Are Solitary Breast Papillomas Entirely Benign?

Haim Gutman*, Jacob Schachter, Nir Wasserberg, Itzchak Shechtman, Franklin Greiff

*Corresponding author for this work

Research output: Contribution to journalArticlepeer-review

Abstract

Hypothesis: Solitary breast papillomas are potentially malignant and are associated with a higher risk of breast cancer. Design: Retrospective review of all pathological reports containing breast papilloma (1983-2000) and review of selected specimens. Setting: Tertiary, referral, university-affiliated medical center. Participants: Ninety-five women with a breast specimen containing a papilloma or papillomatosis. Patients with overt papillary carcinoma without papilloma were excluded. Intervention: All histopathological characteristics of the papilloma and the surrounding tissue were noted. The incidence of malignant and other proliferative histopathological findings were analyzed, comparing solitary ductal papilloma cases to multiple papilloma cases. The Fisher exact test and χ2 test were applied for statistical analysis. Main Outcome Measures: Surgical removal of solitary ductal papillomas should include margins wide enough to secure removal of any proliferative tissue within or around the papilloma and to enable thorough evaluation of the risk for future breast cancer. Results: Solitary papillomas were associated with breast carcinoma in 7 patients (10%) in this series. An additional 9% (n = 6) presented with invasive or noninvasive carcinoma within the papilloma. Atypical papilloma was noted in 6% of patients (n = 4). The risk of associated malignancy was not significantly different between solitary ductal papilloma and multiple papilloma. Conclusion: Increased risk of breast cancer is associated with all forms of papilloma.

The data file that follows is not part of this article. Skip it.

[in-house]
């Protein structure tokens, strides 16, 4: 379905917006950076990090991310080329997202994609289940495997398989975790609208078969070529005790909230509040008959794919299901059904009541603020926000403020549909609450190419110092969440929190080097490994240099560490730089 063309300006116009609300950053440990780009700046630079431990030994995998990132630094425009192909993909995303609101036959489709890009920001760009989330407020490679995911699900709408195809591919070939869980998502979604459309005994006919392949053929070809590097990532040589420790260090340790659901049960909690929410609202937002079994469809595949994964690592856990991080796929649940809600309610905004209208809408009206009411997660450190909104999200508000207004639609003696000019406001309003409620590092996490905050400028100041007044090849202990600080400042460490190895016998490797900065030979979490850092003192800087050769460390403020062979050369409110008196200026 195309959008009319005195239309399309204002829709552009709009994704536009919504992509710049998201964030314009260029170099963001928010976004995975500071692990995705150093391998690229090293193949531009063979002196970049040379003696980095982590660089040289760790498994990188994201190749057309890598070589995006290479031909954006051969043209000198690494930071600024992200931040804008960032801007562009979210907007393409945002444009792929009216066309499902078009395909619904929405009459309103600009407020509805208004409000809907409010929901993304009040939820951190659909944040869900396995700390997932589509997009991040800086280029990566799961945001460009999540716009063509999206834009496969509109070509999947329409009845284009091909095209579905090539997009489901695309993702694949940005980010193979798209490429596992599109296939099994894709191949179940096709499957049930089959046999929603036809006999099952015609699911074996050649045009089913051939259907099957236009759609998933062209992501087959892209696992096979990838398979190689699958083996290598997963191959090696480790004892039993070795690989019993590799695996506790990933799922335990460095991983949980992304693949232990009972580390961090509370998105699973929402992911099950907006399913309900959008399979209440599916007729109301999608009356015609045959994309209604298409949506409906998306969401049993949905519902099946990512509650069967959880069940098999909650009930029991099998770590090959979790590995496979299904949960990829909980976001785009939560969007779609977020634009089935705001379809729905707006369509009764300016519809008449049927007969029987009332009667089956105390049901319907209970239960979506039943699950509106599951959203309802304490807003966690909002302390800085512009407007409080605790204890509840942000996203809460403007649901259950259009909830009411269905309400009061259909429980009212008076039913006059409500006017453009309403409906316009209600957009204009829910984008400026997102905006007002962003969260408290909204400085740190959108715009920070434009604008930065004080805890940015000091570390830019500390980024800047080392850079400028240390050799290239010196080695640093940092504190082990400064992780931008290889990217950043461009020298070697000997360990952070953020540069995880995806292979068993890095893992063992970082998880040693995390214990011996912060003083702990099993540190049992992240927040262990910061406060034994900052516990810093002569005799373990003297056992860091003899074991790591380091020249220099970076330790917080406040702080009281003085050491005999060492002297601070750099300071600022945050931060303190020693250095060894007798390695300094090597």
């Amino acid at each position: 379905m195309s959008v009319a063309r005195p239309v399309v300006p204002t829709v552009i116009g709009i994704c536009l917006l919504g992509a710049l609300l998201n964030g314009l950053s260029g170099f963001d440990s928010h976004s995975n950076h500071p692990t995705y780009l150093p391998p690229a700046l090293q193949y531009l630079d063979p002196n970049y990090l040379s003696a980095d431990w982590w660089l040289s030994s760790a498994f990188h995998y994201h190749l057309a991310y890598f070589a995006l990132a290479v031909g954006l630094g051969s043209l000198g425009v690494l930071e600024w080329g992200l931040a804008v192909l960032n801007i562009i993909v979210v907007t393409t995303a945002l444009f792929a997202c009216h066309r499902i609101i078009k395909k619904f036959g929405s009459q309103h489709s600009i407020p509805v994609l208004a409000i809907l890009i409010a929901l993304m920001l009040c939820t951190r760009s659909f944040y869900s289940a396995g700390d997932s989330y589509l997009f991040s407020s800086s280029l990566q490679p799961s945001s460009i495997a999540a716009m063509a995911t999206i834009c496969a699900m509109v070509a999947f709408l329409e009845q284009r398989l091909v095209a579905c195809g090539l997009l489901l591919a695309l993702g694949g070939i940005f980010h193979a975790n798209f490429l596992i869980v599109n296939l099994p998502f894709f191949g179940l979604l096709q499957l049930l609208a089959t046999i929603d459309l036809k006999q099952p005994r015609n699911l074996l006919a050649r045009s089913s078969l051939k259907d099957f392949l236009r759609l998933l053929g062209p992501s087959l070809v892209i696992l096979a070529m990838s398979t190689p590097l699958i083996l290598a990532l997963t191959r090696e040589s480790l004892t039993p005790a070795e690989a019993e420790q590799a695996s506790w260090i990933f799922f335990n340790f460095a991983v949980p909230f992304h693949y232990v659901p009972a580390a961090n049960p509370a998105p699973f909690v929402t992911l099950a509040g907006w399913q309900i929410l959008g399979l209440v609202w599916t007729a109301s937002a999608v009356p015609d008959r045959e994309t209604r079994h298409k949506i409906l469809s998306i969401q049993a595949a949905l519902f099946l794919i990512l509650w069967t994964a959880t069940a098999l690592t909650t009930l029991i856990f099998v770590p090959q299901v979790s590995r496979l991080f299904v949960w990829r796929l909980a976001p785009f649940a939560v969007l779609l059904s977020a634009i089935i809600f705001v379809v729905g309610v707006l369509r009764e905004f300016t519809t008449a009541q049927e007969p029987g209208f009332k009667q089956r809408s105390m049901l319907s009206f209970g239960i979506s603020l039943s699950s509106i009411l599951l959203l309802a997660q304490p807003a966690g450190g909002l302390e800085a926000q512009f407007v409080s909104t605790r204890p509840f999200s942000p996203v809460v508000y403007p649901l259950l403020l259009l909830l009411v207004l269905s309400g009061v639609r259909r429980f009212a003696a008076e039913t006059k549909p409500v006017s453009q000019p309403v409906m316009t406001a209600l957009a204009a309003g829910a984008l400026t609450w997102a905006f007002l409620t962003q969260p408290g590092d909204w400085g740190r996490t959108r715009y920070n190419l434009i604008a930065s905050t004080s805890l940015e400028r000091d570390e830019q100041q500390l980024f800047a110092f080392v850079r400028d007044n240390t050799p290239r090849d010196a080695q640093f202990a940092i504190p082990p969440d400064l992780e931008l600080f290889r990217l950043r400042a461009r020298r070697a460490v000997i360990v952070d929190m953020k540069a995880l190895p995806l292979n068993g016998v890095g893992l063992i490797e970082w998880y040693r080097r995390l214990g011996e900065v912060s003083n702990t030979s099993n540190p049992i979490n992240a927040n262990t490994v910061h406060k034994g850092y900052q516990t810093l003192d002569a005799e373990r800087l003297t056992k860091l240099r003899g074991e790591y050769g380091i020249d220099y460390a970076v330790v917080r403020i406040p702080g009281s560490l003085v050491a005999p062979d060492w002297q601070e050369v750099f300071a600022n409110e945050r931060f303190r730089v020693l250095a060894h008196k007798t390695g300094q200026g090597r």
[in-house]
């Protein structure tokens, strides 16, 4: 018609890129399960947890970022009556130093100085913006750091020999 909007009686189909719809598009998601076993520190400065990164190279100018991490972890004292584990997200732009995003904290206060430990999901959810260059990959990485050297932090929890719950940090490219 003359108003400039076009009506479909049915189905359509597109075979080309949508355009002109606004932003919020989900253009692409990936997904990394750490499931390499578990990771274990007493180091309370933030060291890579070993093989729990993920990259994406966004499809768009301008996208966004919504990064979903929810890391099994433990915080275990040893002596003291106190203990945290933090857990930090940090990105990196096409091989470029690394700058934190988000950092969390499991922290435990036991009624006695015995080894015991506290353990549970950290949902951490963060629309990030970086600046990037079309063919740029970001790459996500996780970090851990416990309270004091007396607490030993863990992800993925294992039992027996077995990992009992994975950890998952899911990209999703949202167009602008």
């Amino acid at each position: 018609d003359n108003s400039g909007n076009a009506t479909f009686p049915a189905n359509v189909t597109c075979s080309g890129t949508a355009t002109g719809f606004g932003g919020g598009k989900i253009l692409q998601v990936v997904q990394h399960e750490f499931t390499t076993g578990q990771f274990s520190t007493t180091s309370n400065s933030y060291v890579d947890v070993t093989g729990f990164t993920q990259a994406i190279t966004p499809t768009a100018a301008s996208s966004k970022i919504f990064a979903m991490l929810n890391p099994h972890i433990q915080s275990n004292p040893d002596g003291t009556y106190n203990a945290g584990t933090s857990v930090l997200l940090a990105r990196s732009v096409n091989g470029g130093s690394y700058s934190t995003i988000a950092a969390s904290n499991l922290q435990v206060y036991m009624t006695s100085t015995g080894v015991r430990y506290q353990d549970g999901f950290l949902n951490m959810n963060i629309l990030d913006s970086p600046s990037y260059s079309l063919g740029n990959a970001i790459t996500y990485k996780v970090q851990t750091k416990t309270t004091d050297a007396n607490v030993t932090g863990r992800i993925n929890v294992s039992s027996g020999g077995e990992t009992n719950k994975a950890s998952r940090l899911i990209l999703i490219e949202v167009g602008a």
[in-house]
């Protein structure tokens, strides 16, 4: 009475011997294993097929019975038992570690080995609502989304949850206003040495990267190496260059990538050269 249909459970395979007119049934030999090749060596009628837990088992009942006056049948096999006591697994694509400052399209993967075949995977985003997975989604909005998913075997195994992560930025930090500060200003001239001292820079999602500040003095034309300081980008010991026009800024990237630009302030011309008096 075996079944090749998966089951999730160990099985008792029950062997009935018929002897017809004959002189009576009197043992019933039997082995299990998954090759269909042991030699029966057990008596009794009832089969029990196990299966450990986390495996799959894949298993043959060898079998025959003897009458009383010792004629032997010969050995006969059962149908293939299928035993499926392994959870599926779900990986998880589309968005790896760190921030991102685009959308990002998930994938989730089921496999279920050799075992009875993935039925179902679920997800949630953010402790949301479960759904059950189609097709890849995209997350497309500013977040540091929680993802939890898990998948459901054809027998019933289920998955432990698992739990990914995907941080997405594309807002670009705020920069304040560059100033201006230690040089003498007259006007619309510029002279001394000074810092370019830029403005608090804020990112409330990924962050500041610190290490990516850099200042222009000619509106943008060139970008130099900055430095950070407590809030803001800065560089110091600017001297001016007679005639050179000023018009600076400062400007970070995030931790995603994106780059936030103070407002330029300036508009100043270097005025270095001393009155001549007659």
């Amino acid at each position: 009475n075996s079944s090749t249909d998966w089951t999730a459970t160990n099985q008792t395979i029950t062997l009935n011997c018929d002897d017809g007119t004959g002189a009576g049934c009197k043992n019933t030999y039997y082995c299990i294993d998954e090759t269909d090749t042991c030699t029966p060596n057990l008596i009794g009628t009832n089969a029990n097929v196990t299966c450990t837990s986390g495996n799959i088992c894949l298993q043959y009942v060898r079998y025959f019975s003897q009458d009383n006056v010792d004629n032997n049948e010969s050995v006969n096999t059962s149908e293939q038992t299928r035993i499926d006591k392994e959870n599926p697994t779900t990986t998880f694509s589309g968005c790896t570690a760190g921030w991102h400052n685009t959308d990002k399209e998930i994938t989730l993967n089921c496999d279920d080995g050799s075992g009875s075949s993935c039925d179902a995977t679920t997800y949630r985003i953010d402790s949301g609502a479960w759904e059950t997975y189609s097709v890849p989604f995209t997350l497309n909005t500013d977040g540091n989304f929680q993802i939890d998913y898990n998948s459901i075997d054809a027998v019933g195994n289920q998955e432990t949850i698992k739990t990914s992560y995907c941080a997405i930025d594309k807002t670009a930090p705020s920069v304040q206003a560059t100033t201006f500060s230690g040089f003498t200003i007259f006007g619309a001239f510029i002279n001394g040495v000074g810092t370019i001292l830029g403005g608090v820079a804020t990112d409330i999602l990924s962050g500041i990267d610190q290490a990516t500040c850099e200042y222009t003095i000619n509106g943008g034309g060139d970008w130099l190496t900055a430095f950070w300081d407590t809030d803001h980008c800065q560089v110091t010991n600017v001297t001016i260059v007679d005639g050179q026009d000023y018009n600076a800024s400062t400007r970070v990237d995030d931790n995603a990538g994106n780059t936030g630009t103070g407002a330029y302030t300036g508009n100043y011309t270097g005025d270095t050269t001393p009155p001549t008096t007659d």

Original languageEnglish
Pages (from-to)1330-1333
Number of pages4
JournalArchives of Surgery
Volume138
Issue number12
DOIs
StatePublished - Dec 2003

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